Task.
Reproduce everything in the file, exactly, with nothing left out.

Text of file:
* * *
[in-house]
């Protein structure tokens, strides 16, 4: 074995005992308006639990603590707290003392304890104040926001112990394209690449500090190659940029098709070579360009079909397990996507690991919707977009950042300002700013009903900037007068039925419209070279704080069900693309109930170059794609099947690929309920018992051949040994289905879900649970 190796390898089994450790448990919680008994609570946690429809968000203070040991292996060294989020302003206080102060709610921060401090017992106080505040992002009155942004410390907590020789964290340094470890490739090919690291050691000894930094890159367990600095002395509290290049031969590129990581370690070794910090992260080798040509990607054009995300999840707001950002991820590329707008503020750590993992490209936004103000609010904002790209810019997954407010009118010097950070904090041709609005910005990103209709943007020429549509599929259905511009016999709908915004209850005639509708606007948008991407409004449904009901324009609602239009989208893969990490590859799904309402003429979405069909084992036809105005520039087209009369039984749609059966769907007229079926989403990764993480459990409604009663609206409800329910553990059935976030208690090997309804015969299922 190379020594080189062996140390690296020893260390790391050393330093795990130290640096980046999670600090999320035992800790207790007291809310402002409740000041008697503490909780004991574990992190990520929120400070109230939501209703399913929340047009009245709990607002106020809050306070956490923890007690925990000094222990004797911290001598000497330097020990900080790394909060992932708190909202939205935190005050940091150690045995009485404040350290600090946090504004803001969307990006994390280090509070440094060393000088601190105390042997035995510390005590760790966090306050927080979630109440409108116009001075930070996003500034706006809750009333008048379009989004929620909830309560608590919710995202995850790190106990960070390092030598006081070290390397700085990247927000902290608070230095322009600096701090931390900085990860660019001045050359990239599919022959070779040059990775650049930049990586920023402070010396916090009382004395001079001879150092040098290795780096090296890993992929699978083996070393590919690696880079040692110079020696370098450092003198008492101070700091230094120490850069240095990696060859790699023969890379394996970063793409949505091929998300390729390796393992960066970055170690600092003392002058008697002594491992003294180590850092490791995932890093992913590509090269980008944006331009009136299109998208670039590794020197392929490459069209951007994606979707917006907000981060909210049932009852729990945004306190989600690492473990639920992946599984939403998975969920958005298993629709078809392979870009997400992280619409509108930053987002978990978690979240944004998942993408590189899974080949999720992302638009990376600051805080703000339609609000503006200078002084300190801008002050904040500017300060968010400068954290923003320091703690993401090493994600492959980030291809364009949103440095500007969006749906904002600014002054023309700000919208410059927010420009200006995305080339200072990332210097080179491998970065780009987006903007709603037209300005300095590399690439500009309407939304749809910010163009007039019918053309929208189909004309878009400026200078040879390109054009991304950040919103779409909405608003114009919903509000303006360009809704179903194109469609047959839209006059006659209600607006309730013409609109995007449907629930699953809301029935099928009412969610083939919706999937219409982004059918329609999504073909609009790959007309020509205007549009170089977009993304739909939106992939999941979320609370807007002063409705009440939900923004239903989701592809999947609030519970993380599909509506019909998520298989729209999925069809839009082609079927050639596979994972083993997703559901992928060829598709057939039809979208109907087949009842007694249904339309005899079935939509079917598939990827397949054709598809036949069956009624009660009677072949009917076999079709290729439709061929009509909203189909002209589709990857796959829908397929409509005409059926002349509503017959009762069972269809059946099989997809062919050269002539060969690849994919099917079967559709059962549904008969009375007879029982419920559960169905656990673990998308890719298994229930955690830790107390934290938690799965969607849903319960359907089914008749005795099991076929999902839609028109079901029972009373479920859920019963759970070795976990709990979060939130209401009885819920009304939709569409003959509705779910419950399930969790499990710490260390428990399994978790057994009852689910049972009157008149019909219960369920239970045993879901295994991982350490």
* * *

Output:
[in-house]
């Protein structure tokens, strides 16, 4: 074995005992308006639990603590707290003392304890104040926001112990394209690449500090190659940029098709070579360009079909397990996507690991919707977009950042300002700013009903900037007068039925419209070279704080069900693309109930170059794609099947690929309920018992051949040994289905879900649970 190796390898089994450790448990919680008994609570946690429809968000203070040991292996060294989020302003206080102060709610921060401090017992106080505040992002009155942004410390907590020789964290340094470890490739090919690291050691000894930094890159367990600095002395509290290049031969590129990581370690070794910090992260080798040509990607054009995300999840707001950002991820590329707008503020750590993992490209936004103000609010904002790209810019997954407010009118010097950070904090041709609005910005990103209709943007020429549509599929259905511009016999709908915004209850005639509708606007948008991407409004449904009901324009609602239009989208893969990490590859799904309402003429979405069909084992036809105005520039087209009369039984749609059966769907007229079926989403990764993480459990409604009663609206409800329910553990059935976030208690090997309804015969299922 190379020594080189062996140390690296020893260390790391050393330093795990130290640096980046999670600090999320035992800790207790007291809310402002409740000041008697503490909780004991574990992190990520929120400070109230939501209703399913929340047009009245709990607002106020809050306070956490923890007690925990000094222990004797911290001598000497330097020990900080790394909060992932708190909202939205935190005050940091150690045995009485404040350290600090946090504004803001969307990006994390280090509070440094060393000088601190105390042997035995510390005590760790966090306050927080979630109440409108116009001075930070996003500034706006809750009333008048379009989004929620909830309560608590919710995202995850790190106990960070390092030598006081070290390397700085990247927000902290608070230095322009600096701090931390900085990860660019001045050359990239599919022959070779040059990775650049930049990586920023402070010396916090009382004395001079001879150092040098290795780096090296890993992929699978083996070393590919690696880079040692110079020696370098450092003198008492101070700091230094120490850069240095990696060859790699023969890379394996970063793409949505091929998300390729390796393992960066970055170690600092003392002058008697002594491992003294180590850092490791995932890093992913590509090269980008944006331009009136299109998208670039590794020197392929490459069209951007994606979707917006907000981060909210049932009852729990945004306190989600690492473990639920992946599984939403998975969920958005298993629709078809392979870009997400992280619409509108930053987002978990978690979240944004998942993408590189899974080949999720992302638009990376600051805080703000339609609000503006200078002084300190801008002050904040500017300060968010400068954290923003320091703690993401090493994600492959980030291809364009949103440095500007969006749906904002600014002054023309700000919208410059927010420009200006995305080339200072990332210097080179491998970065780009987006903007709603037209300005300095590399690439500009309407939304749809910010163009007039019918053309929208189909004309878009400026200078040879390109054009991304950040919103779409909405608003114009919903509000303006360009809704179903194109469609047959839209006059006659209600607006309730013409609109995007449907629930699953809301029935099928009412969610083939919706999937219409982004059918329609999504073909609009790959007309020509205007549009170089977009993304739909939106992939999941979320609370807007002063409705009440939900923004239903989701592809999947609030519970993380599909509506019909998520298989729209999925069809839009082609079927050639596979994972083993997703559901992928060829598709057939039809979208109907087949009842007694249904339309005899079935939509079917598939990827397949054709598809036949069956009624009660009677072949009917076999079709290729439709061929009509909203189909002209589709990857796959829908397929409509005409059926002349509503017959009762069972269809059946099989997809062919050269002539060969690849994919099917079967559709059962549904008969009375007879029982419920559960169905656990673990998308890719298994229930955690830790107390934290938690799965969607849903319960359907089914008749005795099991076929999902839609028109079901029972009373479920859920019963759970070795976990709990979060939130209401009885819920009304939709569409003959509705779910419950399930969790499990710490260390428990399994978790057994009852689910049972009157008149019909219960369920239970045993879901295994991982350490």